Is Erdogan an EU friend or a foe?

It was 14 April 1987 when Turkey officially sent the application for the formal membership into the European Community, some years later European Commission refuses to immediately begin accession negotiations, citing Turkey’s economic and political situation, poor relations with Greece and their conflict with Cyprus, but overall reaffirming eventual membership as the goal.
From that point, a long series of ups and downs to the accession went on; EU public opinion had a very controversial position, while France and Germany governments, in the persons of Sarkozy and Merkel, have always been very contrary.
The very ending has been a televised debate on May 20, 2014 for the 2014 European Parliament Elections, President of European Commission candidates Juncker and Schulz, they both argued that Turkey would never join the European Union while either one of them were President, with the view that Turkey has turned its back on European democratic values.
Looking at today the situation is only worsening.
Essentially, Erdogan is trying to build an authoritarian Islamic regime in Turkey under what he calls “the 2023 goal”, buying the support of conservative and nationalist masses with slogans and images of a superficial and illusionary “Ottomanism”. This Ottomanism is kitsch, old and out of European range, and to be clear, it seems closer to a blind Islamism than to an open democracy as Eu is and requires to its Member States. Yet, it likes very much to some (numerous) segments of the ruling party’s grassroots.
This type of conservatism has nothing to do with “conserving” anything, but living in the past. On the contrary, a new form of popular understanding of religion is being created in religion-state relationships, Hence, Ottomanism here serves only as a package, a sort of Trojan horse, and what the package contains is a strong Islamism in the worst sense.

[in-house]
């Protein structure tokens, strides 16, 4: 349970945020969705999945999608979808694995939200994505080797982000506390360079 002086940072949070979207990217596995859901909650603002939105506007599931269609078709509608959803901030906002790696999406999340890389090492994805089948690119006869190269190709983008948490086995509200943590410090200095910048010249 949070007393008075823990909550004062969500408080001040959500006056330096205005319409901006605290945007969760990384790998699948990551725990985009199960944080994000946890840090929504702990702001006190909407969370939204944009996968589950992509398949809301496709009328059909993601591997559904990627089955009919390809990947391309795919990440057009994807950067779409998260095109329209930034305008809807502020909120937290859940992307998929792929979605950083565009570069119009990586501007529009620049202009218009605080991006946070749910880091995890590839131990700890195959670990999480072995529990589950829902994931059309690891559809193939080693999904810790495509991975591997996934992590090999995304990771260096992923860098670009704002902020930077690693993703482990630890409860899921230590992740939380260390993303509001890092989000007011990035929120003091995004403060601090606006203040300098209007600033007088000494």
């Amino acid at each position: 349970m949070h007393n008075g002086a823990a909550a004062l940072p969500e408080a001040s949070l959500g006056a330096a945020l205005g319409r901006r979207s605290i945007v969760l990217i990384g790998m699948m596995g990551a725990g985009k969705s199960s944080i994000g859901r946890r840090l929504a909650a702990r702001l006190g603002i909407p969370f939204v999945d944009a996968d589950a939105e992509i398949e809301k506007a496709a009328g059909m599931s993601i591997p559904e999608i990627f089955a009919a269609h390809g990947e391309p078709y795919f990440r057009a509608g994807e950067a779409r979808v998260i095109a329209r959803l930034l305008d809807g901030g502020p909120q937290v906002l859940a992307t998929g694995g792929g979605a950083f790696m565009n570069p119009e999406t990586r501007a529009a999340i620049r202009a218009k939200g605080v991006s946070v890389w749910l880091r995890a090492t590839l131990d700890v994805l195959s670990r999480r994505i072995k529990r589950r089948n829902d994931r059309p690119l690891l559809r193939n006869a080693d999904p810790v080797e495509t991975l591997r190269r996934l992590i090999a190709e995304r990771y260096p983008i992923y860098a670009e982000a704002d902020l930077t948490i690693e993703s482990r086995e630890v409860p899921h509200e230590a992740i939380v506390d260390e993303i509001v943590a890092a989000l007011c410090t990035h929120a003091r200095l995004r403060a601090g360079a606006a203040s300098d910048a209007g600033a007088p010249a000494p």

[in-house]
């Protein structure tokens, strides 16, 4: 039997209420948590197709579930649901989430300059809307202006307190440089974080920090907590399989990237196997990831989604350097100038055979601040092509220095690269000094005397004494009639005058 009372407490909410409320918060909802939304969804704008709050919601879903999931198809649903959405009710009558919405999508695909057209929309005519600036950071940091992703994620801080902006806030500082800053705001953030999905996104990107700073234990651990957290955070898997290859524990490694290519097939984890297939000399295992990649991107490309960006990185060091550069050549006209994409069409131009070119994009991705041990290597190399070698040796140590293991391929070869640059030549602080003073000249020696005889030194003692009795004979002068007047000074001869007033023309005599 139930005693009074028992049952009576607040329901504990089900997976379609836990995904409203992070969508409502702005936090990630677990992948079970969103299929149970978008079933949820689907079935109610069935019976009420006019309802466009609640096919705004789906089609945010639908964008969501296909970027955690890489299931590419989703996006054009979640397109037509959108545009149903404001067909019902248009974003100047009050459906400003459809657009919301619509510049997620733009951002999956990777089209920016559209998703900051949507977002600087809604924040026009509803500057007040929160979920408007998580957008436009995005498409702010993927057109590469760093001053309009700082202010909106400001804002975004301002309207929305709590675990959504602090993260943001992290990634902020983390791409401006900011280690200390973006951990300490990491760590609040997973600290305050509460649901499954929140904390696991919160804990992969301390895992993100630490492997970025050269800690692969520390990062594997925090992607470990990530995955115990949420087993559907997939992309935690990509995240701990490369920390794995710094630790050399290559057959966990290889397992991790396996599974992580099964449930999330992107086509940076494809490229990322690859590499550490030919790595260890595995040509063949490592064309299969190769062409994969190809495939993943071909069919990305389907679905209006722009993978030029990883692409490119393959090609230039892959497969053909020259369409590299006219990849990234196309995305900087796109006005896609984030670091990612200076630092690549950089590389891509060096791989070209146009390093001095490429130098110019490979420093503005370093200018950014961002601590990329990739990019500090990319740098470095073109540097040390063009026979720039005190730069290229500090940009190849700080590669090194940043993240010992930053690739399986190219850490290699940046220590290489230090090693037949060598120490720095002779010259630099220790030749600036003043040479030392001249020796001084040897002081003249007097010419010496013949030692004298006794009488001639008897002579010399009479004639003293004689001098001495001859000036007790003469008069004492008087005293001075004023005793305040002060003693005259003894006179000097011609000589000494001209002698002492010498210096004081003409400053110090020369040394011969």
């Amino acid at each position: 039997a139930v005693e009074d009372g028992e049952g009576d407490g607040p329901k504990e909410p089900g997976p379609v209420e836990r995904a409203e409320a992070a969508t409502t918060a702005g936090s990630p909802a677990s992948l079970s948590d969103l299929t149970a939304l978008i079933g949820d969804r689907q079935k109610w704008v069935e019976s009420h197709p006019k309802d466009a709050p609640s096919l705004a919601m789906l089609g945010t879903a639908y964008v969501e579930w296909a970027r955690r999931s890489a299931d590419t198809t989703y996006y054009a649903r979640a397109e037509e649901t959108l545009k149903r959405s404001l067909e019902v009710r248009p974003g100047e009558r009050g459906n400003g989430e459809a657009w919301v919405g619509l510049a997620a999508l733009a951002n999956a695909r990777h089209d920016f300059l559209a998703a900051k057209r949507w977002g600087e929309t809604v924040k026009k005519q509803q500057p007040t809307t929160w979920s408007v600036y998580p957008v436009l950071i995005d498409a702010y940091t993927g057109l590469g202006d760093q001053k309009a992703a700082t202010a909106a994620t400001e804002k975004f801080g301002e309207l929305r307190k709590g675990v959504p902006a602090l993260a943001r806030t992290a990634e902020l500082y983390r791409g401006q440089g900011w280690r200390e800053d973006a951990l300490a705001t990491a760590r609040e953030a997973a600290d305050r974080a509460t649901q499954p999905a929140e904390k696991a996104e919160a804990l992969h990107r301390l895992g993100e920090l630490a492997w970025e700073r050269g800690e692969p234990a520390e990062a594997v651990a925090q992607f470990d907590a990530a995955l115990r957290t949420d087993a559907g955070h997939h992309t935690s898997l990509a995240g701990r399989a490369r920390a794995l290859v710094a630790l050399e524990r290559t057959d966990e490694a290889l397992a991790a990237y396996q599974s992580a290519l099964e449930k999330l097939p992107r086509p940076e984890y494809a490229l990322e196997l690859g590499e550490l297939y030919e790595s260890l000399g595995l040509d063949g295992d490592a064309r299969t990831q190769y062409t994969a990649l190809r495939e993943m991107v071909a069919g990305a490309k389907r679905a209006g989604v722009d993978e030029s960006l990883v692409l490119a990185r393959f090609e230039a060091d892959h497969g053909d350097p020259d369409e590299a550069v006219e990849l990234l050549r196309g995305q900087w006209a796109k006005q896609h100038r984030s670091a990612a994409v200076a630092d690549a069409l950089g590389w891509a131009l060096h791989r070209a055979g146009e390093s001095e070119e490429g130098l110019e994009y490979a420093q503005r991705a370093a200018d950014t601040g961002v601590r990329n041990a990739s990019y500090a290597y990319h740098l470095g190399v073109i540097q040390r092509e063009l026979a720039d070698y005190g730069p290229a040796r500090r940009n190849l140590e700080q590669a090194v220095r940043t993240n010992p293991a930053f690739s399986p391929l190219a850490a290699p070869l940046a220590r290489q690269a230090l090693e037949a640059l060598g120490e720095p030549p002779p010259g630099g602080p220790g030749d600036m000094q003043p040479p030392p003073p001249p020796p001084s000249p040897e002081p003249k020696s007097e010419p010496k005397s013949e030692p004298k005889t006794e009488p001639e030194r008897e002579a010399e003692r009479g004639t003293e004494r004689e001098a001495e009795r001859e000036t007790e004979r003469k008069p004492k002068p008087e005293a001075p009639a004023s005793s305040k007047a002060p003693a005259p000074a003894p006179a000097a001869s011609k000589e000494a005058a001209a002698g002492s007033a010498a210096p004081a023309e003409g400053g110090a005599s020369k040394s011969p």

Erdogan anti-Western and Ottomanist rhetoric has contributed greatly also to changing Turkey’s political culture in the way he wants it to change. His position against homosexuals and the speech during which he said to consider women as inferior human beings are ridiculous and very far from European vision.
After the Paris case, aware of the sensitivity of the matter, and the fact that eyes in Europe and the United States were pointed on him, President Erdogan, who can be very hard when it comes to the difficulties faced by Muslims in the West, remained politically correct on this occasion.
In his statement, Erdogan said that terrorism has no religion and nationality and could not be condoned under any circumstance. “It is very important that we stay united against all attempts to show the kind of terrorist attack seen in Paris as an excuse for enmity based on religious and cultural differences,” Erdogan said, making no reference to Islamophobia in the West, and of course no word on Jewish innocent deads of the kosher shop or solidarity with the Jewish community.
Prime Minister Ahmet Davutoglu, who was present to the Paris march, and most of his Cabinet members expressed similarly diplomatic views, condemning the attack without any qualifications or attempts at rationalizing it in anyway. The only statement to raise eyebrows among Western diplomats in Ankara came, surprisingly enough, from Foreign Minister Mevlut Cavusoglu.
Pointing out that he condemned such acts of terrorism regardless of their aims, Cavusoglu nevertheless qualified his words. “Another factor that threatens Europeans and their values, which we have been underlining for years at every platform, is the increase in racism xenophobia, discrimination and Islamophobia in many parts of Europe”. He underlined the direct influence of this on terrorism and he added that the “freedom of belief” also required respect by Europeans.
So, how can we trust them?
The situation is complicated. Even more as tens of millions of foreigners enter Turkey every year. Who are they? All tourists? Are we sure? It is also problematic to monitor a border with Syria that is almost 900 kilometers long and it seems to have many holes, it is considered the easiest way to enter. The problem is also aggravated by suspicions aired in Turkey concerning the country’s vast bureaucratic apparatus, which contains officials sympathetic to radical Islamic groups. What a surprise!
Turkey will attend the terrorism summit in Washington on Feb. 18, when these topics will be discussed in detail. The sense of urgency following the Paris attacks is expected to lead to increased cooperation between Ankara and its Western allies, given that the Turkey’s threat is increasingly perceived by Europeans as another and dangerous one.